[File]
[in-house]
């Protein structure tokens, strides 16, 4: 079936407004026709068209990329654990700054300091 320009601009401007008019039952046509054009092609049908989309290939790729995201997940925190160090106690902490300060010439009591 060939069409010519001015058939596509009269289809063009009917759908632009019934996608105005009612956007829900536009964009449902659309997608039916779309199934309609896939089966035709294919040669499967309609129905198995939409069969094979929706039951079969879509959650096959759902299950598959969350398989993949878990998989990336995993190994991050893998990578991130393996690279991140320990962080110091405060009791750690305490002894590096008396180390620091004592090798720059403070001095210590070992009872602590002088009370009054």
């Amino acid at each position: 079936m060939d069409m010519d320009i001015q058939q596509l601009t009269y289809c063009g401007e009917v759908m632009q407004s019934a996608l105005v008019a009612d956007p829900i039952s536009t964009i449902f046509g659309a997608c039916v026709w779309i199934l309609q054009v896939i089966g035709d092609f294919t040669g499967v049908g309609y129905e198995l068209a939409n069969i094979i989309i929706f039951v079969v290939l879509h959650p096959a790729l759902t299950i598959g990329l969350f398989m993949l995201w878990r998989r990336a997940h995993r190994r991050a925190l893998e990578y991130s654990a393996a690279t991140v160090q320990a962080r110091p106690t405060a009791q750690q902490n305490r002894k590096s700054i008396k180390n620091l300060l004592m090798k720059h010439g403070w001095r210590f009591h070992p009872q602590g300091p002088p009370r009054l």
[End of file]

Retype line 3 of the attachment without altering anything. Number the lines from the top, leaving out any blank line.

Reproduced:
């Amino acid at each position: 079936m060939d069409m010519d320009i001015q058939q596509l601009t009269y289809c063009g401007e009917v759908m632009q407004s019934a996608l105005v008019a009612d956007p829900i039952s536009t964009i449902f046509g659309a997608c039916v026709w779309i199934l309609q054009v896939i089966g035709d092609f294919t040669g499967v049908g309609y129905e198995l068209a939409n069969i094979i989309i929706f039951v079969v290939l879509h959650p096959a790729l759902t299950i598959g990329l969350f398989m993949l995201w878990r998989r990336a997940h995993r190994r991050a925190l893998e990578y991130s654990a393996a690279t991140v160090q320990a962080r110091p106690t405060a009791q750690q902490n305490r002894k590096s700054i008396k180390n620091l300060l004592m090798k720059h010439g403070w001095r210590f009591h070992p009872q602590g300091p002088p009370r009054l």